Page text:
COVID-related decisions affecting California’s K–12 public schools and the economy have been among the most vexing issues faced by state officials in the past year. Has voter frustration with Governor Newsom over these two key policy arenas fueled the recall effort? Clearly, some Californians have been unhappy with his approach, and this may have aided the push for a recall. The California Secretary of State recently reported that recall proponents have met the signature threshold. But voter discontent with schools and the economy falls short of the majority needed to remove the governor from office—and reflects the hyper-partisanship in this blue state—in the most recent PPIC Statewide Survey.
The disruption of the school year and student learning has been a major issue during the pandemic. When asked about Governor Newsom’s handling of the state’s K–12 public education system, 58% of likely voters say they approve (40% disapprove) in the April PPIC survey. The governor’s K–12 approval rating was higher a year ago in the early days of the pandemic (73% April 2020 PPIC survey) but it was about the same two years ago, just a few months into his tenure (54% April 2019 PPIC Survey). Today, partisan approval differs widely (81% Democrats, 18% Republicans, 55% independents). About half or more approve across age, education, gender, income, regional, and racial/ethnic groups. In a separate question, ratings for his handling of the reopening schools are similar (59% approve, 40% disapprove).
Despite myriad COVID-related challenges to students, teachers, and families, 53% of likely voters say that the state’s K–12 public education system is generally going in the right direction (45% wrong direction). This view was higher a year ago (60% April 2020 PPIC Survey) and lower two years ago (45% April 2019 PPIC Survey). Today, 71% of Democrats, compared to 49% of independents and just 24% of Republicans say the state’s K–12 school system is going in the right direction. About half or more across age, education, gender, income, regional, and racial/ethnic groups hold this positive view.
Positive views are also evident on the economic front. When asked about Governor Newsom’s handling of jobs and the economy, 59% of likely voters say they approve (40% disapprove). The governor’s approval ratings on the economy have been similar throughout the pandemic (59% December 2020 PPIC survey, 59% July 2020 PPIC survey, 57% May 2020 PPIC survey). Today, partisan division runs deep on approval for this issue (84% Democrats, 52% independents, 17% Republicans). About half or more across age, education, gender, income, regional, and racial/ethnic groups approve of Newsom’s handling of the economy.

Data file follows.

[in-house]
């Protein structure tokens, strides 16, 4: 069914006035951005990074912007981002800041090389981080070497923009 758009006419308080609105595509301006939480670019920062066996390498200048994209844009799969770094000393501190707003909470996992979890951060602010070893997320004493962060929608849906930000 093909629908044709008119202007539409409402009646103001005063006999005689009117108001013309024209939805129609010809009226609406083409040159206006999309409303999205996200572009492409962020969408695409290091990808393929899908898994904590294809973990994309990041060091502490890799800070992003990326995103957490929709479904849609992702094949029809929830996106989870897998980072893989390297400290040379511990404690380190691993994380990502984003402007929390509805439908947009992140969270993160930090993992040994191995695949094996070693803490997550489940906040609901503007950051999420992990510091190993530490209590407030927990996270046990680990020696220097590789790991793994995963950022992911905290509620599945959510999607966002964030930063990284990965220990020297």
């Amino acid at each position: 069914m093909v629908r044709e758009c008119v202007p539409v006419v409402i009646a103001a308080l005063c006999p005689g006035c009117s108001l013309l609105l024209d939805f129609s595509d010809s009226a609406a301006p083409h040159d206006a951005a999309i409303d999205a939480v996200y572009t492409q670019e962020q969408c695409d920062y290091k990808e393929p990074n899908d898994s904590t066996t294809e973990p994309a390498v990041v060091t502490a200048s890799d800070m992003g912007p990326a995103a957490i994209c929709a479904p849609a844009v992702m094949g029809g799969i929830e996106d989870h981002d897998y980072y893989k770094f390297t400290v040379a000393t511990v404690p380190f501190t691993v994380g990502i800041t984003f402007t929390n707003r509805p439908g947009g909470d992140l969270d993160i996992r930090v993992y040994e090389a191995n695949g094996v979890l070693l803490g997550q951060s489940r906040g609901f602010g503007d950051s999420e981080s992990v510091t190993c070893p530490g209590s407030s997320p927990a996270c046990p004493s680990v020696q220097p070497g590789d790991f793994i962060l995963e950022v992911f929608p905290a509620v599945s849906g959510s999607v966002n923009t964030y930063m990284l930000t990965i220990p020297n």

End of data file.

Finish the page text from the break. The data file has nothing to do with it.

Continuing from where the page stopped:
While the governor’s approval ratings on the economy have held steady for more than a year, this month we see a dramatic uptick in views on the economy itself. When asked about economic conditions in California, 55% of likely voters say they expect good times financially in the next 12 months (43% bad times)—up sharply from less optimistic ratings in the past year (30% December 2020 PPIC Survey, 17% July 2020 PPIC Survey, 21% April 2020 PPIC Survey). Today, 67% of Democrats, 57% of independents, and 31% of Republicans expect good economic times in California during the next 12 months. About half or more hold positive views across age, gender, regional, and racial/ethnic groups. Optimism about the economy rises as income and education levels increase.
In sum, the level of discontent with the governor’s handling of schools and the economy today are in the range of overall disapproval of the governor (42% disapprove, 53% approve) and support for the recall (40% remove him, 56% keep him) in the March PPIC Survey. This is because partisans are deeply divided and highly consistent in their approval ratings and recall support. In addition, voter registration favors one party (46% Democrat, 24% Republican, 24% no party preference). Perceptions of the COVID crisis may also influence Californians’ views about state leaders—voters said it was the top issue for the governor and legislature to work on this year in the January PPIC survey. And today, Californians are feeling more confident that COVID is getting under control—expressing less worry than last year—according to the April PPIC survey.
If progress containing the virus backslides before the likely fall recall election—placing the reopening of schools and the economy in jeopardy—voters’ approval of the governor and support for keeping him in office could slip. In this hyper-partisan era, voters outside of the major parties are most likely to change their minds about leaders. PPIC will keep a watchful eye on public opinion on leading indicators of political fortunes—including COVID-19, schools, and the economy—in the months ahead.